WARSAW, Mo. – Depending upon where you are in Missouri, short forage supplies may be an immediate emergency or may be mainly a winter feeding problem. Recently, some MU Extension colleagues and I have been holding drought management meetings throughout central Missouri, and more are scheduled. I would like to highlight a few points made in those meetings, which address more immediate forage needs.
In dealing with drought conditions, livestock producers need to be flexible in their management responses. The goal is to provide adequate nutrition for the lowest total cost in order to maintain animal production goals. It is important to maintain adequate body condition on cows throughout the fall and winter so they will calve and re-breed next spring.
Livestock feed requirements need to be matched with forage supplies and forage quality. Management adjustments, such as early weaning spring-born beef calves, limiting hay access, or limit feeding hay plus a grain supplement to beef cows, can help producers manage short forage supplies.
Existing forage supplies should be tested for nutrient content to ensure properly balanced diets can be fed for the lowest cost. Producers should carefully monitor bale weight and pounds of supplement being fed in order to manage feed inventories and control cost.
Reduce feed storage and feeding waste as much as possible. For example, open bottom bale feeders can have feeding losses of up to 20 percent of the original bale weight. Bale feeders with skirting around the bottom of the feeder can reduce this waste by one half or more. Cone styled feeders can reduce hay waste to 3 to 5 percent.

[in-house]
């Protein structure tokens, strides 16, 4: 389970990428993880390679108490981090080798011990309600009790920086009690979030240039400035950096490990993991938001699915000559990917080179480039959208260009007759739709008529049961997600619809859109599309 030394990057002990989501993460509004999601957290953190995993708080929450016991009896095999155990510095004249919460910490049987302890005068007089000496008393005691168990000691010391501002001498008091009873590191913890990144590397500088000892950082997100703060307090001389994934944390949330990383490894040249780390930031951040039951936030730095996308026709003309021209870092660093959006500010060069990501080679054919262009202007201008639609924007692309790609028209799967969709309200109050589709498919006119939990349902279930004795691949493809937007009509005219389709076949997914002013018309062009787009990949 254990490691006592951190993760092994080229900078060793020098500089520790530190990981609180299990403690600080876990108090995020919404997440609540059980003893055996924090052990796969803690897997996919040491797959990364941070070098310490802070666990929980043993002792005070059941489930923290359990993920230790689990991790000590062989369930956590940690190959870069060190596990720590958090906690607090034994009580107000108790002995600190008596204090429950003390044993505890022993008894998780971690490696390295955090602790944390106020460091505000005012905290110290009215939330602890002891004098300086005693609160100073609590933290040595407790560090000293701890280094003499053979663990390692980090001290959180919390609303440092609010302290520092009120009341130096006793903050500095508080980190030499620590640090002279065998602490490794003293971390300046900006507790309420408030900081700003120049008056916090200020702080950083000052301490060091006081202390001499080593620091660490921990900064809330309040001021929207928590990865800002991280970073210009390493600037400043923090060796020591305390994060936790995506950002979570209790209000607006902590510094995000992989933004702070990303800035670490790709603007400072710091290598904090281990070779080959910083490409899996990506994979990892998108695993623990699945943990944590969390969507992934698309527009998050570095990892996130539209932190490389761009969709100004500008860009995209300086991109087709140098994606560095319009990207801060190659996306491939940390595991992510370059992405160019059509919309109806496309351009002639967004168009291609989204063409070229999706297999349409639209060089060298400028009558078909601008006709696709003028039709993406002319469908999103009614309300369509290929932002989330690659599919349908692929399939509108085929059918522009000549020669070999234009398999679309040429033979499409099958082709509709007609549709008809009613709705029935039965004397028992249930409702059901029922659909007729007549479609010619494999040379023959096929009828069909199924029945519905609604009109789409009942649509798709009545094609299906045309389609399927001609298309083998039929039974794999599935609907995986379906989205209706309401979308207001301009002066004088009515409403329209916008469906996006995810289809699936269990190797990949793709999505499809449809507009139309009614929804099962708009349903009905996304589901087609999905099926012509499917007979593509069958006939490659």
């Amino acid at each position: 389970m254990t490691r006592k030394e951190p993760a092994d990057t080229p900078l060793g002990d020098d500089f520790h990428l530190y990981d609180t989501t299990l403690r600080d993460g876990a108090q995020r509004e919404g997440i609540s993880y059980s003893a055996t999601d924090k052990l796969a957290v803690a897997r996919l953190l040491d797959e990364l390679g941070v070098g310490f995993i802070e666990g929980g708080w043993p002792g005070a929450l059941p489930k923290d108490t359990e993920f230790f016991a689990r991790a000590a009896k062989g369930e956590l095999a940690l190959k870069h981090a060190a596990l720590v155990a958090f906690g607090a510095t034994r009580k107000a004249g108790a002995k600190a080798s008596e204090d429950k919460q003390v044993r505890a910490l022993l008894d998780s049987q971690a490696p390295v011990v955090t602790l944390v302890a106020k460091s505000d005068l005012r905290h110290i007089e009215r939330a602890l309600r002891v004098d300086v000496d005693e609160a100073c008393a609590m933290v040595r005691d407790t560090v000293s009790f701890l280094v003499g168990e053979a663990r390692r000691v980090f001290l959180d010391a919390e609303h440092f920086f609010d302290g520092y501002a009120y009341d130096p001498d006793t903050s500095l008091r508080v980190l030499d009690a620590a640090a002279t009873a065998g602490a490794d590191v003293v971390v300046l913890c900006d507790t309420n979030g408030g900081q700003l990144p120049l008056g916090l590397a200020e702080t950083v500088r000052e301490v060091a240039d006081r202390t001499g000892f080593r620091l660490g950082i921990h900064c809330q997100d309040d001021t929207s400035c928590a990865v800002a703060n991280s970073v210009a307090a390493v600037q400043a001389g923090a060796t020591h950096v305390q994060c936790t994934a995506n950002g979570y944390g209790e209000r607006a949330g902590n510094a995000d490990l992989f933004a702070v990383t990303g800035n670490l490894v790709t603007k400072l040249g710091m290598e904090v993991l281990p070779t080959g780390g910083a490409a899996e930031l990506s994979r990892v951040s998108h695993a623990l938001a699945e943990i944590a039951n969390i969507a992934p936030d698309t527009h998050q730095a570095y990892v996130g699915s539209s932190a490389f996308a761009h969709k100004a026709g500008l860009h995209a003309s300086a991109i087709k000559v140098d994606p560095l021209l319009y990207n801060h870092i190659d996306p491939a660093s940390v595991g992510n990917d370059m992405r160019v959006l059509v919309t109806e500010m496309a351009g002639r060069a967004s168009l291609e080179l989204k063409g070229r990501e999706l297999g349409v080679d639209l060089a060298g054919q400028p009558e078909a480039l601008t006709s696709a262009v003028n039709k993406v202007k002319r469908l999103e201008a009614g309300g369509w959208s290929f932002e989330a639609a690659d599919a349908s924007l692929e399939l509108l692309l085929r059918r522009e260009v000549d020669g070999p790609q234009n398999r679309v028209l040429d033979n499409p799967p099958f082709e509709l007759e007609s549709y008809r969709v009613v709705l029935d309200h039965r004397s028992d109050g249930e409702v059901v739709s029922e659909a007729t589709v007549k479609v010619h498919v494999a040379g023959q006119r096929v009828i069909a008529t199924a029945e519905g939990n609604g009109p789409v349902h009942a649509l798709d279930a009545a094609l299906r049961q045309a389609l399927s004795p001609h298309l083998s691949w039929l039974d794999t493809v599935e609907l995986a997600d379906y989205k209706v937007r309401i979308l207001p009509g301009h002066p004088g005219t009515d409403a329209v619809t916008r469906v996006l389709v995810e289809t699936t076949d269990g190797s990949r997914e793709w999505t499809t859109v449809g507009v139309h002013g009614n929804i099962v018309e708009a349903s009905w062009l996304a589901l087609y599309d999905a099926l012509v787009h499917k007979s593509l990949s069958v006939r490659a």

Keep in mind long-term ramifications of drought conditions to pastures. Consider having a pasture or paddock that, if necessary, will be abused now and plan on renovating that area next year. Confining over-grazing damage to forage resources may help more of your forage acres recover and be productive next year. Be prepared to apply appropriate weed control next year if necessary.
Economics cannot be ignored in this situation. Brent Carpenter, Ag Business Field Specialist’s message to livestock growers is to consider all reasonable financial options before overspending on hyper-inflated feedstuffs. In the current environment, feed costs per day, at quoted hay prices, are about 2-3 times normal and the feeding period could be twice as long as normal.
Ultimately, producers must address the question of how to know when it is just too expensive to feed cows. It is best to work this out on paper before being forced into a decision. There are tipping points where it makes financial sense to execute a stepwise plan to downsize the herd, starting with cows that will generate the least net revenue in the near future.
These tipping points are unique for each farm. It boils down to how cash moves in and out of the business over several years. One red flag is when costs associated with drought cause additional short-term borrowing. Debt snowballs quickly on a stressed cow-calf operation, potentially to a place beyond an orderly recovery.
This is certainly an abnormal situation, so normal management strategies are probably not going to be effective. The items mentioned above are options to consider, and details can be adapted as necessary for individual producers. If you have questions on drought feeding management, contact me by e-mail at [email protected] or by calling the Benton County Extension Center at (660) 438-5012.
Contributed by: Gene Schmitz-Livestock Specialist-University of Missouri Extension